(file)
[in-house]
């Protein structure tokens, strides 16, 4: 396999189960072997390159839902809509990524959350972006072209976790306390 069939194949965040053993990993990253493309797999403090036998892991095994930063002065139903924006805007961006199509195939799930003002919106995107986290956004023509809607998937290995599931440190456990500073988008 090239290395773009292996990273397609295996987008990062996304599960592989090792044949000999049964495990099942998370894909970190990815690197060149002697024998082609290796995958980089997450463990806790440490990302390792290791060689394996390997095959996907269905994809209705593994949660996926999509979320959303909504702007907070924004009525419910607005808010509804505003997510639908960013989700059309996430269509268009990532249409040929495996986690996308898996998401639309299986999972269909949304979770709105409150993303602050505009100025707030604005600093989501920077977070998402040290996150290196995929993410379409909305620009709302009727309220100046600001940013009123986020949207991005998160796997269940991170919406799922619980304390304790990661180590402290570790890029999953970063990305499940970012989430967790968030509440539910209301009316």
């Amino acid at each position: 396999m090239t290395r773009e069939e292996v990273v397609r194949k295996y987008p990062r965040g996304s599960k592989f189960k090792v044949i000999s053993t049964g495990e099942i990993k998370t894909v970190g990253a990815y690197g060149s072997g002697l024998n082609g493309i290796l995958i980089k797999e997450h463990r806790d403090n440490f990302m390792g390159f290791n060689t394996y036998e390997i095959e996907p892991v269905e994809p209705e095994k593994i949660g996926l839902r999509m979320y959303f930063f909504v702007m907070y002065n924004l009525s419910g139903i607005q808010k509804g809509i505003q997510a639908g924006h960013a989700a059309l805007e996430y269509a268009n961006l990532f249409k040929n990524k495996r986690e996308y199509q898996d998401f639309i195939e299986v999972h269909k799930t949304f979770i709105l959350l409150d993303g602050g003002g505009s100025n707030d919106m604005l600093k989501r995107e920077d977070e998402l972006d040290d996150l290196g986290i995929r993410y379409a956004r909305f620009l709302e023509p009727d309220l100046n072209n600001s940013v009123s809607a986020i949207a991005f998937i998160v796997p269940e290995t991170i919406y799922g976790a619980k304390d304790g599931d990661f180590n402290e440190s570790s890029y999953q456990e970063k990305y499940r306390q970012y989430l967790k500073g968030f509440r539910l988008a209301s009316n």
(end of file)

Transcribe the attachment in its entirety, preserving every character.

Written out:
[in-house]
């Protein structure tokens, strides 16, 4: 396999189960072997390159839902809509990524959350972006072209976790306390 069939194949965040053993990993990253493309797999403090036998892991095994930063002065139903924006805007961006199509195939799930003002919106995107986290956004023509809607998937290995599931440190456990500073988008 090239290395773009292996990273397609295996987008990062996304599960592989090792044949000999049964495990099942998370894909970190990815690197060149002697024998082609290796995958980089997450463990806790440490990302390792290791060689394996390997095959996907269905994809209705593994949660996926999509979320959303909504702007907070924004009525419910607005808010509804505003997510639908960013989700059309996430269509268009990532249409040929495996986690996308898996998401639309299986999972269909949304979770709105409150993303602050505009100025707030604005600093989501920077977070998402040290996150290196995929993410379409909305620009709302009727309220100046600001940013009123986020949207991005998160796997269940991170919406799922619980304390304790990661180590402290570790890029999953970063990305499940970012989430967790968030509440539910209301009316």
């Amino acid at each position: 396999m090239t290395r773009e069939e292996v990273v397609r194949k295996y987008p990062r965040g996304s599960k592989f189960k090792v044949i000999s053993t049964g495990e099942i990993k998370t894909v970190g990253a990815y690197g060149s072997g002697l024998n082609g493309i290796l995958i980089k797999e997450h463990r806790d403090n440490f990302m390792g390159f290791n060689t394996y036998e390997i095959e996907p892991v269905e994809p209705e095994k593994i949660g996926l839902r999509m979320y959303f930063f909504v702007m907070y002065n924004l009525s419910g139903i607005q808010k509804g809509i505003q997510a639908g924006h960013a989700a059309l805007e996430y269509a268009n961006l990532f249409k040929n990524k495996r986690e996308y199509q898996d998401f639309i195939e299986v999972h269909k799930t949304f979770i709105l959350l409150d993303g602050g003002g505009s100025n707030d919106m604005l600093k989501r995107e920077d977070e998402l972006d040290d996150l290196g986290i995929r993410y379409a956004r909305f620009l709302e023509p009727d309220l100046n072209n600001s940013v009123s809607a986020i949207a991005f998937i998160v796997p269940e290995t991170i919406y799922g976790a619980k304390d304790g599931d990661f180590n402290e440190s570790s890029y999953q456990e970063k990305y499940r306390q970012y989430l967790k500073g968030f509440r539910l988008a209301s009316n």